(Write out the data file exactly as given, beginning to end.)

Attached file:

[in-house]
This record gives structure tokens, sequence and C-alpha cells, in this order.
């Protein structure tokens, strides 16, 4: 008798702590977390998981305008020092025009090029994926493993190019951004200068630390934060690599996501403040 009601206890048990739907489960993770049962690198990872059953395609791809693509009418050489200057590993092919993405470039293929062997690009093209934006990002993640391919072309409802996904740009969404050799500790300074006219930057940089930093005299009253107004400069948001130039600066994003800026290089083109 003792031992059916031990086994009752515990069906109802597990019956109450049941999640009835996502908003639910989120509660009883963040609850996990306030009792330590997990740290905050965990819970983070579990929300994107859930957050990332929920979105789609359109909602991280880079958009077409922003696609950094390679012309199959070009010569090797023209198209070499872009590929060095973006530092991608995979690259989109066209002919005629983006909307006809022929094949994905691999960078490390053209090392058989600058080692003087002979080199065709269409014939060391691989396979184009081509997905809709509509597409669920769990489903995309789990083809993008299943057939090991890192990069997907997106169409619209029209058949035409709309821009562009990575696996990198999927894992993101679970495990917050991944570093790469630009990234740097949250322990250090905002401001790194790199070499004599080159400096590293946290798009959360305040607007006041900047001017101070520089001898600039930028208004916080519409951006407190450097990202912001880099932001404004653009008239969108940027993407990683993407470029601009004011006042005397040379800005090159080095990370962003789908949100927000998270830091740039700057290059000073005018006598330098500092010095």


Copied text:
[in-house]
This record gives structure tokens, sequence and C-alpha cells, in this order.
């Protein structure tokens, strides 16, 4: 008798702590977390998981305008020092025009090029994926493993190019951004200068630390934060690599996501403040 009601206890048990739907489960993770049962690198990872059953395609791809693509009418050489200057590993092919993405470039293929062997690009093209934006990002993640391919072309409802996904740009969404050799500790300074006219930057940089930093005299009253107004400069948001130039600066994003800026290089083109 003792031992059916031990086994009752515990069906109802597990019956109450049941999640009835996502908003639910989120509660009883963040609850996990306030009792330590997990740290905050965990819970983070579990929300994107859930957050990332929920979105789609359109909602991280880079958009077409922003696609950094390679012309199959070009010569090797023209198209070499872009590929060095973006530092991608995979690259989109066209002919005629983006909307006809022929094949994905691999960078490390053209090392058989600058080692003087002979080199065709269409014939060391691989396979184009081509997905809709509509597409669920769990489903995309789990083809993008299943057939090991890192990069997907997106169409619209029209058949035409709309821009562009990575696996990198999927894992993101679970495990917050991944570093790469630009990234740097949250322990250090905002401001790194790199070499004599080159400096590293946290798009959360305040607007006041900047001017101070520089001898600039930028208004916080519409951006407190450097990202912001880099932001404004653009008239969108940027993407990683993407470029601009004011006042005397040379800005090159080095990370962003789908949100927000998270830091740039700057290059000073005018006598330098500092010095």